Since Roth IRAs don’t have RMDs, the funds can remain in the account and potentially grow and compound tax-free for the rest of the owner’s life. This can be a great way to increase the value of your retirement savings and potentially leave a tax-free legacy to your heirs.

Switching Your Retirement Plan To A 401(k)

401(k) plans have a unique advantage regarding RMDs. Unlike traditional IRAs, which require you to start RMDs at age 72 regardless of your employment status, 401(k) plans allow you to defer your RMDs until you retire. This is often referred to as the “still working” exception. However, it’s important to note that this exception only applies if you don’t own more than 5% of the company you work for.

By taking advantage of this rule, you can reduce the amount you have to deduct and, therefore, the amount of taxable income you have to report each year. This can be especially beneficial if you expect to fall into a lower tax bracket in the future.

Invest In A Qualified Longevity Annuity Contract (QLAC)

Qualified Longevity Annuity Contracts (QLACs) are a unique financial vehicle for managing retirement savings and RMDs. A QLAC is a type of deferred income annuity that allows you to invest a portion of your savings for retirement to generate a future income stream.

You can invest up to $135,000 or a maximum of 25% of your retirement account in a QLAC, whichever is less. Income payments from a QLAC do not begin immediately but are deferred, often until a much later age, up to age 85. This delay allows for potentially higher payments when they begin because they’re spread out over a shorter period.

One of the key benefits of investing in a QLAC is the impact on the RMD calculation. The amount you invest in a QLAC is excluded from the account balance used to calculate your RMDs. This can effectively lower your RMDs, reducing the amount of taxable income you must report each year once you start receiving RMDs.

However, knowing that the income you ultimately receive from the QLAC is taxable is important. Therefore, with a QLAC, you can defer a portion of your RMDs and the taxes due on them until later.

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Penalties For Not Taking RMDs

Previously, if you missed your RMD or didn’t withdraw the full amount required, you’d be hit with a hefty 50% tax penalty. However, after the government passed the Secure 2.0 Act in 2023, instead of a 50% penalty, you’re now looking at a 25% tax on the amount you didn’t withdraw – a significant relief but still a significant chunk of your savings.

However, there’s a provision that provides further leniency if you promptly make up the omission. If you make up the missed withdrawals quickly, the penalty can be reduced even further to as low as 10%. This quick response can help ensure that an oversight doesn’t significantly impact your hard-earned nest egg.

Special Rules For Inherited Accounts

When you inherit retirement accounts, different rules apply for required minimum distributions depending on your relationship to the original account owner and the type of retirement account.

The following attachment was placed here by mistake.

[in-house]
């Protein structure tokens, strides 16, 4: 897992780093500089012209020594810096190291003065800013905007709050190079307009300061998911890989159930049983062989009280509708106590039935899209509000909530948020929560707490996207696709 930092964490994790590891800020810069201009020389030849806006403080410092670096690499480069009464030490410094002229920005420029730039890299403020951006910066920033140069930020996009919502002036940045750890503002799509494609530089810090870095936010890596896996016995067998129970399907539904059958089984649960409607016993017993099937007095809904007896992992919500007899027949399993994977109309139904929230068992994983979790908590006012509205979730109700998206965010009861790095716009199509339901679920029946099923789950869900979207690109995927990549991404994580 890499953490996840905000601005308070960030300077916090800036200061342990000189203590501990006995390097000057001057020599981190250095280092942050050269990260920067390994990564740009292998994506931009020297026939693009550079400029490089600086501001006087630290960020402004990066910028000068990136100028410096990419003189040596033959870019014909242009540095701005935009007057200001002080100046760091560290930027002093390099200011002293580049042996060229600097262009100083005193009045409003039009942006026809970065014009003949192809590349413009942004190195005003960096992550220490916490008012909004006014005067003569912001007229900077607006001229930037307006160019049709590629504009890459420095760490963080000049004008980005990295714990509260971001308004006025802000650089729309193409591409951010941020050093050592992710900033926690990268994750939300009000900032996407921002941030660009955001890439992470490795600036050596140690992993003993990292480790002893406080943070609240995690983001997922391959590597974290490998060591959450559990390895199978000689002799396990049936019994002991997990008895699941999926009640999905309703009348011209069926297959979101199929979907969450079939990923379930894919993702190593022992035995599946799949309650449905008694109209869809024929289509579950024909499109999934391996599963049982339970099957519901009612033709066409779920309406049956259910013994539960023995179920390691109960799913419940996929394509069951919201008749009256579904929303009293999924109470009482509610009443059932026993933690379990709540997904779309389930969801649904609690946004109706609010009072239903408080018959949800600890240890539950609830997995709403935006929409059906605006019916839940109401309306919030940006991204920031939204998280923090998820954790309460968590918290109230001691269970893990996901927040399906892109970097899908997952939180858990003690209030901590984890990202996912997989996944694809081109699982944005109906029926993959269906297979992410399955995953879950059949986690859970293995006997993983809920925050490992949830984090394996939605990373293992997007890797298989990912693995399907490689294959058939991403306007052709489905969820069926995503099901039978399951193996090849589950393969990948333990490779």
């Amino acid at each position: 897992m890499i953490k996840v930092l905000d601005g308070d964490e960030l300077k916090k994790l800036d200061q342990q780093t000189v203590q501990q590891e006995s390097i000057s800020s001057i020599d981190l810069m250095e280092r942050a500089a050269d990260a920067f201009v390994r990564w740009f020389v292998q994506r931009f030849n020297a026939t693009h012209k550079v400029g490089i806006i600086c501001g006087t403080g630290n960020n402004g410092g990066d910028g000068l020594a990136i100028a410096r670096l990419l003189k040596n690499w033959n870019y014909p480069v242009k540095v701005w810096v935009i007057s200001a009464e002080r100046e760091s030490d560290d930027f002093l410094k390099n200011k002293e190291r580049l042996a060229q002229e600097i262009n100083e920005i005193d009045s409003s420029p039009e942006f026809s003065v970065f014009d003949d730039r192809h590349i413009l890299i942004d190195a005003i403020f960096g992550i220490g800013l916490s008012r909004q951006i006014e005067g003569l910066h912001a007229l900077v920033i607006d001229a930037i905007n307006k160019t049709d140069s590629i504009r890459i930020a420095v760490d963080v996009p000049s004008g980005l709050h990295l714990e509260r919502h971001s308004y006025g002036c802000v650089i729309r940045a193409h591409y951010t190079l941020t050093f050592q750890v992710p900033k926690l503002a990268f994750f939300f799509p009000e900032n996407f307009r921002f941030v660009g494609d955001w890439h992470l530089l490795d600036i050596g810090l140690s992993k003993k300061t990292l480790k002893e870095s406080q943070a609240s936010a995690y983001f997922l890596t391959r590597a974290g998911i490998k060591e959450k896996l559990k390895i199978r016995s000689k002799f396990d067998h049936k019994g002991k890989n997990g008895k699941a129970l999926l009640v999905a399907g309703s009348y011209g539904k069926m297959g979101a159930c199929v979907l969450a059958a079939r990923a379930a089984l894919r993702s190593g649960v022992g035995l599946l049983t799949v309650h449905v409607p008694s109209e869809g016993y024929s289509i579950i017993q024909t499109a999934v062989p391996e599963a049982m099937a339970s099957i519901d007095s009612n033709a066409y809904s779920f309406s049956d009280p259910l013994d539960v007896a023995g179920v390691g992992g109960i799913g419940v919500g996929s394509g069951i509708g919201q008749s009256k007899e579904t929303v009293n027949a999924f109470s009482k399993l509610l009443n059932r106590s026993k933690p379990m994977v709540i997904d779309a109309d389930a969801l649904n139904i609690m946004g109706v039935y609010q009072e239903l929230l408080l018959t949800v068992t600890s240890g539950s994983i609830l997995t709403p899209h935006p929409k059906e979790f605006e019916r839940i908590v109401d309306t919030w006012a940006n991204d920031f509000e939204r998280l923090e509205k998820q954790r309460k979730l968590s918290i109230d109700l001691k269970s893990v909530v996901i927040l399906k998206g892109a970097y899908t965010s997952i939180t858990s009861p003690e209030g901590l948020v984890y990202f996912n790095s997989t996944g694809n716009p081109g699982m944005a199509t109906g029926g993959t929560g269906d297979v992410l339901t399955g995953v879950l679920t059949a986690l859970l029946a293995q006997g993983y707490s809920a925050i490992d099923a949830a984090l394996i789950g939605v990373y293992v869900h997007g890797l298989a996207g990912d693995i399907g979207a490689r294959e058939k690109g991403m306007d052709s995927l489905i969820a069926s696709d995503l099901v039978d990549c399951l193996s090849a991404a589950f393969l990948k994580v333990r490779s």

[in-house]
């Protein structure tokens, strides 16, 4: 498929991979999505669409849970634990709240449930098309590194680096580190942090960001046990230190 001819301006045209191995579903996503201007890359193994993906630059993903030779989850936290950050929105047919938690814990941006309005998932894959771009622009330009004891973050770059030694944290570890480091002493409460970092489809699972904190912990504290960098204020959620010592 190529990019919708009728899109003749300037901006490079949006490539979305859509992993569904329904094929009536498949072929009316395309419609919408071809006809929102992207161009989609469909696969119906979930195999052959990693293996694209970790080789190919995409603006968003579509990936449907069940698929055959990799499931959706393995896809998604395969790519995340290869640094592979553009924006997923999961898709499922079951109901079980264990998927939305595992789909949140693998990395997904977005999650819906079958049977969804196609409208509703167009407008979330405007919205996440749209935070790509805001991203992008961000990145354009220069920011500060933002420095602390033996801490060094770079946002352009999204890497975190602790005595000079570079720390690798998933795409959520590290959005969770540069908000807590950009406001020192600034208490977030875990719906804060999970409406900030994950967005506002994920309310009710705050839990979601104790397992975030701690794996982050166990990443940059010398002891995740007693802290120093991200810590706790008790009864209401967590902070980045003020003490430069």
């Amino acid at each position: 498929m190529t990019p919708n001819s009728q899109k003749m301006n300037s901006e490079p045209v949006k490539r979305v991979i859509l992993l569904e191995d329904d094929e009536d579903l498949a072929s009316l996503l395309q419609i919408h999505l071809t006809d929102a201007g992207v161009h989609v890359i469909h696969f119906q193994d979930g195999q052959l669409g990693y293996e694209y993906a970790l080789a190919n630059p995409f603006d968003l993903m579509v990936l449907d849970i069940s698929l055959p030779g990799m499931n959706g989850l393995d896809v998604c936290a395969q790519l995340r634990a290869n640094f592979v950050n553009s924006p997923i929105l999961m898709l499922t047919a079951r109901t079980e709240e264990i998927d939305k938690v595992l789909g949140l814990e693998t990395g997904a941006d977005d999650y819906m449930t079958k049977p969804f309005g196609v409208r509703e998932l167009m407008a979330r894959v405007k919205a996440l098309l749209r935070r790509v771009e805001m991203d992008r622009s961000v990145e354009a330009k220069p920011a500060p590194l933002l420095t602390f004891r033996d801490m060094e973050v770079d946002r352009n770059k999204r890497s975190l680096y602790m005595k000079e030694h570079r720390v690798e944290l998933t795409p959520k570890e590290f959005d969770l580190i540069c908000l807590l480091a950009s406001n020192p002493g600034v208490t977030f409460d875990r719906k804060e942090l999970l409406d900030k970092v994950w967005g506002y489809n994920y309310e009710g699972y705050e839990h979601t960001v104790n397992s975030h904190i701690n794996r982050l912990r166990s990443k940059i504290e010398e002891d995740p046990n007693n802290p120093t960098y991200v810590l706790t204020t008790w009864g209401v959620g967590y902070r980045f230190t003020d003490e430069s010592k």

RMDs For Spouse Beneficiaries

Inheriting an IRA or other retirement accounts as the original owner’s spouse provides you with multiple options, each with its own implications for required minimum distributions. These include:

Option 1: Treat the IRA as yours, where you essentially take ownership of the account, and it’s as if the IRA has always belonged to you. All distributions are based on your own life expectancy. This means that if you are under 72, the age at which withdrawals typically begin, you can defer distributions until you reach that age. With this option, the account has more time to grow tax-free.

Option 2: Another option is to transfer the inherited assets to your own retirement account. The RMD rules would then follow the guidelines of your retirement account. Similar to treating the IRA as your own, the RMDs would begin when you turn 72, allowing for further tax-deferred growth if you are under 72.

Option 3: If you choose to remain a beneficiary rather than become an owner, RMDs will begin when the original owner turns 72. However, if the original owner had already turned 72 and started taking RMDs, you would continue to take them on the original schedule. In some cases where the original owner had not yet turned 72, you may need to begin taking distributions immediately.

RMDs For Non-Spouse Beneficiaries

For accounts inherited from original owners who died in 2020 or later, non-spousal beneficiaries generally have a 10-year window to fully deplete the account – known as the “10-year rule.” Under this rule, there are no specific annual RMDs, allowing you to withdraw as much or as little as you want each year.

However, at the end of the 10th year, the entire balance of the inherited retirement account must be paid out. If you inherit an IRA in 2023, you must ensure the whole balance is withdrawn by December 31, 2033.

While this rule provides flexibility in the timing of distributions, it also accelerates the lapse of the inherited retirement account. This could result in larger distributions affecting your taxable income and potentially putting you in a higher tax bracket.

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Retirement Planning